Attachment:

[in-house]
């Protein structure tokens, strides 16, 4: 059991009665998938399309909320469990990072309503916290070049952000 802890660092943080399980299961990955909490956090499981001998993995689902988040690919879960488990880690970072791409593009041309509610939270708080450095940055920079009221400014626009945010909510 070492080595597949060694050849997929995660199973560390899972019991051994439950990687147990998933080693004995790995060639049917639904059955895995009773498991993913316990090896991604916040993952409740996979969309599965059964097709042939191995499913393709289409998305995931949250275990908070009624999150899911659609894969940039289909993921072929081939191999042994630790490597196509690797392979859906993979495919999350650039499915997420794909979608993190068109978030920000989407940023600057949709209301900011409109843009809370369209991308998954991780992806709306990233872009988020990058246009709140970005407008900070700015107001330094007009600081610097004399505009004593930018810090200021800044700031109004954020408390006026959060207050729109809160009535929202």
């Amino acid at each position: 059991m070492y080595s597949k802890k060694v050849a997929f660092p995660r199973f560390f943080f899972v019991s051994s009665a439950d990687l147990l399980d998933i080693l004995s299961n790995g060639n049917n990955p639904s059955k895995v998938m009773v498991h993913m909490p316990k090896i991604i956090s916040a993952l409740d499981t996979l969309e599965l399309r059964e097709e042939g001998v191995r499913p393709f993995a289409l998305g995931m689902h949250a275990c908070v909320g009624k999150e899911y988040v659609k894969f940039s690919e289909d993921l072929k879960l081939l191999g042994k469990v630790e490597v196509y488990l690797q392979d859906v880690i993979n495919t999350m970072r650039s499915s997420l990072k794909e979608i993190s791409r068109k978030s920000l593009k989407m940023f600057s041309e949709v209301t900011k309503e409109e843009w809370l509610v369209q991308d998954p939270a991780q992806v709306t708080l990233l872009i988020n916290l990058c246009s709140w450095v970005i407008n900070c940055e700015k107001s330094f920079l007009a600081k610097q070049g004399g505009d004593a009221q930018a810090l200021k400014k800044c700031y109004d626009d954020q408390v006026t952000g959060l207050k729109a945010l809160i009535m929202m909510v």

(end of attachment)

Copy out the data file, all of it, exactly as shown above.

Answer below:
[in-house]
């Protein structure tokens, strides 16, 4: 059991009665998938399309909320469990990072309503916290070049952000 802890660092943080399980299961990955909490956090499981001998993995689902988040690919879960488990880690970072791409593009041309509610939270708080450095940055920079009221400014626009945010909510 070492080595597949060694050849997929995660199973560390899972019991051994439950990687147990998933080693004995790995060639049917639904059955895995009773498991993913316990090896991604916040993952409740996979969309599965059964097709042939191995499913393709289409998305995931949250275990908070009624999150899911659609894969940039289909993921072929081939191999042994630790490597196509690797392979859906993979495919999350650039499915997420794909979608993190068109978030920000989407940023600057949709209301900011409109843009809370369209991308998954991780992806709306990233872009988020990058246009709140970005407008900070700015107001330094007009600081610097004399505009004593930018810090200021800044700031109004954020408390006026959060207050729109809160009535929202």
């Amino acid at each position: 059991m070492y080595s597949k802890k060694v050849a997929f660092p995660r199973f560390f943080f899972v019991s051994s009665a439950d990687l147990l399980d998933i080693l004995s299961n790995g060639n049917n990955p639904s059955k895995v998938m009773v498991h993913m909490p316990k090896i991604i956090s916040a993952l409740d499981t996979l969309e599965l399309r059964e097709e042939g001998v191995r499913p393709f993995a289409l998305g995931m689902h949250a275990c908070v909320g009624k999150e899911y988040v659609k894969f940039s690919e289909d993921l072929k879960l081939l191999g042994k469990v630790e490597v196509y488990l690797q392979d859906v880690i993979n495919t999350m970072r650039s499915s997420l990072k794909e979608i993190s791409r068109k978030s920000l593009k989407m940023f600057s041309e949709v209301t900011k309503e409109e843009w809370l509610v369209q991308d998954p939270a991780q992806v709306t708080l990233l872009i988020n916290l990058c246009s709140w450095v970005i407008n900070c940055e700015k107001s330094f920079l007009a600081k610097q070049g004399g505009d004593a009221q930018a810090l200021k400014k800044c700031y109004d626009d954020q408390v006026t952000g959060l207050k729109a945010l809160i009535m929202m909510v």